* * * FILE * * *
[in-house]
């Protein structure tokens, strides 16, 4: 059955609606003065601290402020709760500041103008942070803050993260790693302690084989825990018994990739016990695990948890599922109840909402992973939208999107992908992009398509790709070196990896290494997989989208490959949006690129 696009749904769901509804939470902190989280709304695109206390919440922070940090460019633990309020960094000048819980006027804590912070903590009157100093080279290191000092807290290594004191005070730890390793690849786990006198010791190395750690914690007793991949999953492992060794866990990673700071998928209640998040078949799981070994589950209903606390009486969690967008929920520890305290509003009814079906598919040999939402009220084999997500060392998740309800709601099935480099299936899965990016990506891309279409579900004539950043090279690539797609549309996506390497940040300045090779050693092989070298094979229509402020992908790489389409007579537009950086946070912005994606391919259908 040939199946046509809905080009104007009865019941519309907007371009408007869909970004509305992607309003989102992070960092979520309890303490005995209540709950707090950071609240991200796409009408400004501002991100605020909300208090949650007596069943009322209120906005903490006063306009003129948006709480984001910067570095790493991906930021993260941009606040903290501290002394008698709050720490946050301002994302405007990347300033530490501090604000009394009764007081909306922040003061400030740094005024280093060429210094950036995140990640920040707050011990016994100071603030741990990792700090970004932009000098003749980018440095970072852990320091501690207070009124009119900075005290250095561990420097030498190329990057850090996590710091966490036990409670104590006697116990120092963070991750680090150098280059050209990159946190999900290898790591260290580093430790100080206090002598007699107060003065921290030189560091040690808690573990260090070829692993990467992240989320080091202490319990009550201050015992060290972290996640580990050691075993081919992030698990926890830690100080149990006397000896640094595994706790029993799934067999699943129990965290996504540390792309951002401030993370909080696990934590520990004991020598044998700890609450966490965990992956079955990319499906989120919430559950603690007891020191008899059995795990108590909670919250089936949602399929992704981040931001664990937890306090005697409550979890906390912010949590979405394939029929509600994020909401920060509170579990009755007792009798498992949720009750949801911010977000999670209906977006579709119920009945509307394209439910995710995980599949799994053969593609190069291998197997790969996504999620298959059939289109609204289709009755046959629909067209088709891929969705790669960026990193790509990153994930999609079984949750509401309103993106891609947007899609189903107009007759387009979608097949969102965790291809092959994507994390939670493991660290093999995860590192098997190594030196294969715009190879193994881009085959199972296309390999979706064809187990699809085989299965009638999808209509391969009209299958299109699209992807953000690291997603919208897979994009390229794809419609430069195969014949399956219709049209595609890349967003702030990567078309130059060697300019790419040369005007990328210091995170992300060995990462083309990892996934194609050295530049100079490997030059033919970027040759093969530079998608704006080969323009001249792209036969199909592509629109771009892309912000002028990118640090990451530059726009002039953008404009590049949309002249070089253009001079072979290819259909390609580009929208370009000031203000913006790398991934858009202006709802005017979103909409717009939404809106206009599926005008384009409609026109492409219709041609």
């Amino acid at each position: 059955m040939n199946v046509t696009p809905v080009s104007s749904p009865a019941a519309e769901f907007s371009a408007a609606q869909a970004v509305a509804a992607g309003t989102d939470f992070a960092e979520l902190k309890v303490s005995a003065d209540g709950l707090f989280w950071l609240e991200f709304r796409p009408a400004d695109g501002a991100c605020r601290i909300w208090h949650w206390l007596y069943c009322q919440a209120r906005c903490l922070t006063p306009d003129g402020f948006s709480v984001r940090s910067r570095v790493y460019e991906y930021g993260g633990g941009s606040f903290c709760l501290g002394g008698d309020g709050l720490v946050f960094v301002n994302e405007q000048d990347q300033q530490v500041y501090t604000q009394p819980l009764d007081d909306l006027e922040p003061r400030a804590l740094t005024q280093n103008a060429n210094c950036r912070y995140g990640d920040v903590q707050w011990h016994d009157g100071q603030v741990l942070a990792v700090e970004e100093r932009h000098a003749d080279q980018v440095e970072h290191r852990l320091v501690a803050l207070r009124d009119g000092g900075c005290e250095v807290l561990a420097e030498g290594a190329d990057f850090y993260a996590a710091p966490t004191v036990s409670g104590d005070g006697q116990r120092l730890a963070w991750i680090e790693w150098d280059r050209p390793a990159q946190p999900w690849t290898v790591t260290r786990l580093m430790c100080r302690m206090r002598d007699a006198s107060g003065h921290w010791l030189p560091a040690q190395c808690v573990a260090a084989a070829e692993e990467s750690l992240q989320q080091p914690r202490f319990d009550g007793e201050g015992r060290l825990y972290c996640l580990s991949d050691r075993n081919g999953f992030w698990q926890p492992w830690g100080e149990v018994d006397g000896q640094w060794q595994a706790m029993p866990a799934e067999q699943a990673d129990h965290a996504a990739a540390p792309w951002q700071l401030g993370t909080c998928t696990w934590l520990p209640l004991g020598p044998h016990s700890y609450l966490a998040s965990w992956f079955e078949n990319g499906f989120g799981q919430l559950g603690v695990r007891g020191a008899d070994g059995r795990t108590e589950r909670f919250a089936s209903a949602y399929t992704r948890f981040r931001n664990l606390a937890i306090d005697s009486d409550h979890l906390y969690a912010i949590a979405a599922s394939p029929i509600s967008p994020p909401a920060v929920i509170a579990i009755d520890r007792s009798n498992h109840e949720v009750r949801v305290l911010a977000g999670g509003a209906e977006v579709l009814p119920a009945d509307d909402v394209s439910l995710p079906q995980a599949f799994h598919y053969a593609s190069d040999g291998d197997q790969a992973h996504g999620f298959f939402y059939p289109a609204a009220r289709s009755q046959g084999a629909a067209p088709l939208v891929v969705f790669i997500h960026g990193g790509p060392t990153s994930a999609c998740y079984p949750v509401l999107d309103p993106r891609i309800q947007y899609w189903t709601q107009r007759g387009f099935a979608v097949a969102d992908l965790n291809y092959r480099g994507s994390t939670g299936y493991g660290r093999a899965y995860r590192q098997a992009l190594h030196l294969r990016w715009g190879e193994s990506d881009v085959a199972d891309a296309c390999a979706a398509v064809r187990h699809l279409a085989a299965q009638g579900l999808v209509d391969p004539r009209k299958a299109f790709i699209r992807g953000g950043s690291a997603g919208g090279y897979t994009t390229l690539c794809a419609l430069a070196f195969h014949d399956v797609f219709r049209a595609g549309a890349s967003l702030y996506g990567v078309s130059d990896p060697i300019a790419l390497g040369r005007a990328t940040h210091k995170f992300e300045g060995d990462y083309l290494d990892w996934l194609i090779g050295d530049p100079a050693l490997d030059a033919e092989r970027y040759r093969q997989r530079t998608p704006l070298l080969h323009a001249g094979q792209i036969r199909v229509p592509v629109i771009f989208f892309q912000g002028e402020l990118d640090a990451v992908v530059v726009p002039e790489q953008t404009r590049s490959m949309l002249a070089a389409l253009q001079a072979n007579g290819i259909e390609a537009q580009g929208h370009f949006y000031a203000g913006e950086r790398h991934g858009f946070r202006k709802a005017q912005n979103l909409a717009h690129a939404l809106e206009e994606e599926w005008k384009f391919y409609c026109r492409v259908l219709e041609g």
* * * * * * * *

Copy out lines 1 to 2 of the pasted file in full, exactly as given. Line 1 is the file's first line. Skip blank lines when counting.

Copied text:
[in-house]
């Protein structure tokens, strides 16, 4: 059955609606003065601290402020709760500041103008942070803050993260790693302690084989825990018994990739016990695990948890599922109840909402992973939208999107992908992009398509790709070196990896290494997989989208490959949006690129 696009749904769901509804939470902190989280709304695109206390919440922070940090460019633990309020960094000048819980006027804590912070903590009157100093080279290191000092807290290594004191005070730890390793690849786990006198010791190395750690914690007793991949999953492992060794866990990673700071998928209640998040078949799981070994589950209903606390009486969690967008929920520890305290509003009814079906598919040999939402009220084999997500060392998740309800709601099935480099299936899965990016990506891309279409579900004539950043090279690539797609549309996506390497940040300045090779050693092989070298094979229509402020992908790489389409007579537009950086946070912005994606391919259908 040939199946046509809905080009104007009865019941519309907007371009408007869909970004509305992607309003989102992070960092979520309890303490005995209540709950707090950071609240991200796409009408400004501002991100605020909300208090949650007596069943009322209120906005903490006063306009003129948006709480984001910067570095790493991906930021993260941009606040903290501290002394008698709050720490946050301002994302405007990347300033530490501090604000009394009764007081909306922040003061400030740094005024280093060429210094950036995140990640920040707050011990016994100071603030741990990792700090970004932009000098003749980018440095970072852990320091501690207070009124009119900075005290250095561990420097030498190329990057850090996590710091966490036990409670104590006697116990120092963070991750680090150098280059050209990159946190999900290898790591260290580093430790100080206090002598007699107060003065921290030189560091040690808690573990260090070829692993990467992240989320080091202490319990009550201050015992060290972290996640580990050691075993081919992030698990926890830690100080149990006397000896640094595994706790029993799934067999699943129990965290996504540390792309951002401030993370909080696990934590520990004991020598044998700890609450966490965990992956079955990319499906989120919430559950603690007891020191008899059995795990108590909670919250089936949602399929992704981040931001664990937890306090005697409550979890906390912010949590979405394939029929509600994020909401920060509170579990009755007792009798498992949720009750949801911010977000999670209906977006579709119920009945509307394209439910995710995980599949799994053969593609190069291998197997790969996504999620298959059939289109609204289709009755046959629909067209088709891929969705790669960026990193790509990153994930999609079984949750509401309103993106891609947007899609189903107009007759387009979608097949969102965790291809092959994507994390939670493991660290093999995860590192098997190594030196294969715009190879193994881009085959199972296309390999979706064809187990699809085989299965009638999808209509391969009209299958299109699209992807953000690291997603919208897979994009390229794809419609430069195969014949399956219709049209595609890349967003702030990567078309130059060697300019790419040369005007990328210091995170992300060995990462083309990892996934194609050295530049100079490997030059033919970027040759093969530079998608704006080969323009001249792209036969199909592509629109771009892309912000002028990118640090990451530059726009002039953008404009590049949309002249070089253009001079072979290819259909390609580009929208370009000031203000913006790398991934858009202006709802005017979103909409717009939404809106206009599926005008384009409609026109492409219709041609």